Grunge is what I remember the most from my childhood. It was the first thing I ran to once my brothers were out of the house, and the first new sound of the 90’s. It shaped every aspect of my life at the time, and I can see how it affects my sense of style even now. Primarily, my liking of simple, cheap, durable clothing items, slightly baggy and comfortable jeans, my misuse of flannel, and love for thrift store pick-ups. In many ways, it’s very similar to early punk rock styling. Grunge was simple, and that’s what we loved about it. No flashy antics, no gimmicks, just straight forward music that spoke to the masses of a generation trying to find out who they were. Oh, the memories! Vaseline and Interstate love song from the Stone Temple Pilots were huge hits, and who could forget that freaky ass music video for Black hole sun by Soundgarden? Ah, I remember them all. Bush, Hole, Collective Soul, Candlebox, and of course, Pearl Jam and Nirvana. This began what I call the “post Bill and Ted era” of music. The one and only complaint I have about this era (other than the absence of “happy” songs) was the difficulty in figuring out the song lyrics. Even if you could use all your mad crypto-linguistic skills to decipher what they were saying, the songs largely seemed to make absolutely no sense at all. Really, what the hell was Yellow Ledbetter about? It was the one song you couldn’t help but (try) to sing along with and I had no freaking clue what they were saying or what the song was about and neither did you. Apparently, it may have been an anti-war song… Who knew?

Eventually, the sound started changing. Grunge faded into the larger genre of Alternative Rock, and that gave us the soundtrack to our junior high years. The Smashing Pumpkins, Green Day, and the Red Hot Chili Peppers probably spurred this change in sound more than anyone. Segments of punk rock and ska were going mainstream, and there were newcomers with a sound all their own. Harvey Danger came out with Flagpole sitta, Chumbawamba had Tubthumping, others followed. Pop was actually getting fairly good too. It seemed like the golden age of music! There was a lot of strange stuff that came out around this time too, like the Dresden Dolls, Marcy Playground and Aqua… But the rest was pure and great and shiny and new. Audioslave, Fastball, the Cranberries, Fuel, Third eye blind, they were all fantastic.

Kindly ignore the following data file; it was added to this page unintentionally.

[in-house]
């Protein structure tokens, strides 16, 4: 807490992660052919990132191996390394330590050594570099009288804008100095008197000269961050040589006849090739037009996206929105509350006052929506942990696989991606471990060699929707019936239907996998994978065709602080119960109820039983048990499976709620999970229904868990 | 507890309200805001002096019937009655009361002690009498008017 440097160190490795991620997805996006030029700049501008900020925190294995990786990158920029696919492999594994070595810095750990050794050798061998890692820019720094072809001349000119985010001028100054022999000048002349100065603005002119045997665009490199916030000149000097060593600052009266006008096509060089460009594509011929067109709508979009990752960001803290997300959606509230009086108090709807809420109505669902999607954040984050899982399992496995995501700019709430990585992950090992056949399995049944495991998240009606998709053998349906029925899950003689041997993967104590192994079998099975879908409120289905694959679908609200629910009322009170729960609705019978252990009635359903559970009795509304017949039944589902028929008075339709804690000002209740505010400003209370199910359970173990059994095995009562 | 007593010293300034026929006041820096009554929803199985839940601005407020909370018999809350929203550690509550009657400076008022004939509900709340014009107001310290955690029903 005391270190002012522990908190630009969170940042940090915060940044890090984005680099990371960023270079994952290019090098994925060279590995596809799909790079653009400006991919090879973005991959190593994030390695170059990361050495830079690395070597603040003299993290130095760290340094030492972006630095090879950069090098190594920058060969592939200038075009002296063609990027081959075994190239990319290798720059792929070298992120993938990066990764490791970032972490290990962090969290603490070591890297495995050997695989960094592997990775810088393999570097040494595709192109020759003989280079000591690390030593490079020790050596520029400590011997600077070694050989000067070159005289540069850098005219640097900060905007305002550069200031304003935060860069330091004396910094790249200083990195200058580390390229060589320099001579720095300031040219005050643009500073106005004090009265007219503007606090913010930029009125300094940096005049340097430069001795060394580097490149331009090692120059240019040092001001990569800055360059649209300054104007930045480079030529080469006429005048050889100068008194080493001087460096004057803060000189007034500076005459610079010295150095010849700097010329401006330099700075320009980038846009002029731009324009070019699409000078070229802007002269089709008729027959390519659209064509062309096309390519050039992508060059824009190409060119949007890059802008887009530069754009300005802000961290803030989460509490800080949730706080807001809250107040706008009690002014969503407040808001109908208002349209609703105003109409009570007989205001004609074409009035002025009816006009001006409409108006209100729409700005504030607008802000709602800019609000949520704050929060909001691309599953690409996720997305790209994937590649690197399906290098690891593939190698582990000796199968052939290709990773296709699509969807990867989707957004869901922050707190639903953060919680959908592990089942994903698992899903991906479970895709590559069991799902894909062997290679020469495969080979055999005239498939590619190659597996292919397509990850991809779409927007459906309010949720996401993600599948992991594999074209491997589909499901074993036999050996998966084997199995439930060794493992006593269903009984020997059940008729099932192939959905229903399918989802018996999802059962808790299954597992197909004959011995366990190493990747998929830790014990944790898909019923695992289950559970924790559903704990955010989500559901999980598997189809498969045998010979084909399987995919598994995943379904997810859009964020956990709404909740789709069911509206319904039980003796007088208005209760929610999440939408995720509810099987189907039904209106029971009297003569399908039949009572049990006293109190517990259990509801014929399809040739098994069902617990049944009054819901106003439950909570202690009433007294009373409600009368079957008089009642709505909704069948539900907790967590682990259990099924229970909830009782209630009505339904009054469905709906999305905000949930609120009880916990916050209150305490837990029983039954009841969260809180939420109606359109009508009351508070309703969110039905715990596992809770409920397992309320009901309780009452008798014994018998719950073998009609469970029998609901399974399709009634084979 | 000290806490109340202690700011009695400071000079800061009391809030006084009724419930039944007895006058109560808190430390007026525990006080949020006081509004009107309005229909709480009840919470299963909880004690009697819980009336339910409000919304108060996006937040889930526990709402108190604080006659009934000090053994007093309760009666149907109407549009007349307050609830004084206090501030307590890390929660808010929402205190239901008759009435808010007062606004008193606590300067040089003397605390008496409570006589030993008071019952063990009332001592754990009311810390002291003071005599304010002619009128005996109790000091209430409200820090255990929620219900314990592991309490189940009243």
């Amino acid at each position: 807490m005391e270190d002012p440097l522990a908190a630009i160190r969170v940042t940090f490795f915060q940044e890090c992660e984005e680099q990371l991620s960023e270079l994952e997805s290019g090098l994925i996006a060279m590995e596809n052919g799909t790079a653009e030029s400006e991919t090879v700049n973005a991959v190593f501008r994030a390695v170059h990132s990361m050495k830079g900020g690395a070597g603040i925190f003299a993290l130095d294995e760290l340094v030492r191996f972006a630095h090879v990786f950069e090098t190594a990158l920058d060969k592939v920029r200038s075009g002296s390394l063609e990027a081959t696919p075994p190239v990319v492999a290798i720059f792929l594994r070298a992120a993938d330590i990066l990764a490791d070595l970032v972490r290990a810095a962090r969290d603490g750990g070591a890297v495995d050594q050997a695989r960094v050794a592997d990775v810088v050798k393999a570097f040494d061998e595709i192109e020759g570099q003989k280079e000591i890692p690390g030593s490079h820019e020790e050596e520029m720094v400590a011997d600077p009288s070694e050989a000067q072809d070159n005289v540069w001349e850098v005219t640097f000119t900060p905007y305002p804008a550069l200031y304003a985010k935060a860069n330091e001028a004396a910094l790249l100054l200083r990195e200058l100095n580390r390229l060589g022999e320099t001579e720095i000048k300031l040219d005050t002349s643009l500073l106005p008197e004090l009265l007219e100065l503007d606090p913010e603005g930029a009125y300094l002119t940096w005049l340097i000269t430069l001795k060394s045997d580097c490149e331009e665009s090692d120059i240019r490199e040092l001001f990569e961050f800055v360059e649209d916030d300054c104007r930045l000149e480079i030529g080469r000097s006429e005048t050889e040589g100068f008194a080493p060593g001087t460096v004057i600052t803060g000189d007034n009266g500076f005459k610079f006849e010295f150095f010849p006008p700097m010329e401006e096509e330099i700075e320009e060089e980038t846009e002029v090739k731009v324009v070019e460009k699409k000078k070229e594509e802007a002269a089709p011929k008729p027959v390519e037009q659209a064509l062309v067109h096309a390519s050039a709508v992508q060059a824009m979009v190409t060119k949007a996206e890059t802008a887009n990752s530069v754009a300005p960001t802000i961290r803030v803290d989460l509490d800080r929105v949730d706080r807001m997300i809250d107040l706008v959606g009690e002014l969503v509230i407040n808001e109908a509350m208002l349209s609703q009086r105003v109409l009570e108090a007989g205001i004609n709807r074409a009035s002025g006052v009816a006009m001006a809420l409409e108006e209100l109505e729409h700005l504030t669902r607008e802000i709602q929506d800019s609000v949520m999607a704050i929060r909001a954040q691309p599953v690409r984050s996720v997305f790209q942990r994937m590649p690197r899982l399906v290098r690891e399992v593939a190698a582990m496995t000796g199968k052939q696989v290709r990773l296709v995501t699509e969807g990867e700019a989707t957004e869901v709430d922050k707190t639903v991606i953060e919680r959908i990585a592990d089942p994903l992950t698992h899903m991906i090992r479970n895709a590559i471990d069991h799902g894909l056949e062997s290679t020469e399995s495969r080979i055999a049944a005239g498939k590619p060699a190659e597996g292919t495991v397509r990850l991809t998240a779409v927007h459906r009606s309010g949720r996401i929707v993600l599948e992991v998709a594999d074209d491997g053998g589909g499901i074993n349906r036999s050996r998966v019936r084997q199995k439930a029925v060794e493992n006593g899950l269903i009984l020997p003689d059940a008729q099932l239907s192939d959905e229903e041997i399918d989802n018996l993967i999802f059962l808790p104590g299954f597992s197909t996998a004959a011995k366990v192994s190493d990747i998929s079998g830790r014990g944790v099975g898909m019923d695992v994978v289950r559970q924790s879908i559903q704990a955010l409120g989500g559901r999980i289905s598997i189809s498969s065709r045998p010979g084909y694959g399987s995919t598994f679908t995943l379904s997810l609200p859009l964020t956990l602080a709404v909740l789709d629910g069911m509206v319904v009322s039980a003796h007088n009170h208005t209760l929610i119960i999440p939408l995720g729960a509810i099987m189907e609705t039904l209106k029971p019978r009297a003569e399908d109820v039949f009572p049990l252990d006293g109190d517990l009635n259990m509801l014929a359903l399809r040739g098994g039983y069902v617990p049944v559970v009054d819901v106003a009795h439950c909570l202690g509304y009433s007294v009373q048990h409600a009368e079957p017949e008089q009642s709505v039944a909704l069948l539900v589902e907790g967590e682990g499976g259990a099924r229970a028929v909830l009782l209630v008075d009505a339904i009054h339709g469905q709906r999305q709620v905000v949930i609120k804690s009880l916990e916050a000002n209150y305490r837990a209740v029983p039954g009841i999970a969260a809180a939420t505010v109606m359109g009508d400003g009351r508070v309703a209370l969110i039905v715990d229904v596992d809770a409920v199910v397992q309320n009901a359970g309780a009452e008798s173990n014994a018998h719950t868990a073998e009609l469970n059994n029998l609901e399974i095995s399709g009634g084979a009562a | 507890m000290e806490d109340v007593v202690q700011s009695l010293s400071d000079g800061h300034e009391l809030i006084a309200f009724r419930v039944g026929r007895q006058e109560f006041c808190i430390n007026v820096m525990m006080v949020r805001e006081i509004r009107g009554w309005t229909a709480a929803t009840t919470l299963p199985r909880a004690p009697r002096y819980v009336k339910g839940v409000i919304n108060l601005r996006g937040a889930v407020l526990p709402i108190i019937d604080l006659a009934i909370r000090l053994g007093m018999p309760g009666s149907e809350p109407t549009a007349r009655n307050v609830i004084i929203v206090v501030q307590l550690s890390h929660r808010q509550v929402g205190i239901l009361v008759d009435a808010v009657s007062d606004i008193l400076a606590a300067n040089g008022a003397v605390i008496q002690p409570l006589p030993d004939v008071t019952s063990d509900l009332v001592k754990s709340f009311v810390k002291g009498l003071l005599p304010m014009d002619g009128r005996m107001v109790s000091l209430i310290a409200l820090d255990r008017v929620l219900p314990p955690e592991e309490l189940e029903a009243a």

I took a quick trip into mainstream pop for a while around my high school years, but rock was always there. Linkin Park, Kid Rock, the Verve, Sugar Ray, Sublime, Tool, and the Offspring were the main ones I listened to. Along with Blues Traveller, and even some Creed. Now that I think about it, there’s no way to name all the bands I listened to through high school… Everything from Blink 182 to Bad Religion. Put on any music from 1999-2002 and I probably remember at least something about it. This was also around the time I got into punk rock and folk punk… There’s one you don’t hear much about. Remember the Presidents of the United States of America and their hit song Peaches? The timeline splits innumerable times here, everyday was something new. A new sound, a new band, the world was wide open, MTV was dead, and the internet was changing how everyone bought music.

It was a brave new world. Then I enlisted in the Air Force. Music took a back seat for a while I learned the finer points of folding underwear. I actually don’t remember much good music coming out for the next couple years, and it seemed like the bubble had burst. There was no new Aerosmith, no new Metallica, no new Ozzy… No one there to take their place and fill the void. Rock seemed dead and the best we could hope for was a rehashing of an old song or an old band coming out with something new that vaguely reminded us of the good old days.

However, in this modern age of information, many indie bands and independent artists are coming out with great stuff and unlike the old days where you had to see them in person to hear their sound, we can easily find them on the web. There’s a brand new day for finding good music now, and no shortage of small time bands to suit any connoisseur of rock. Find the good ones where you can, and support them. This is the grass-roots heart of music fandom, and if you’re lucky, maybe one of them hits it big. Then you can act like a snooty hipster and tell people you were into them before they were mainstream.

Enjoy the music. It’s the heartbeat of a generation, and an art that transcends canvas. Now if you’ll excuse me, I have to go and rock out for a few hours.

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About raywiggington
I've made a lifetime of uniformed service. From being an eagle scout to a US Airman to being a correctional officer. Never so much because I wanted such things as rank or title, because those are useless in the end, but because I believe that there is good in helping others. I enjoy hunting, camping, archery, non-electric blacksmithing, and other primitive and traditional lore.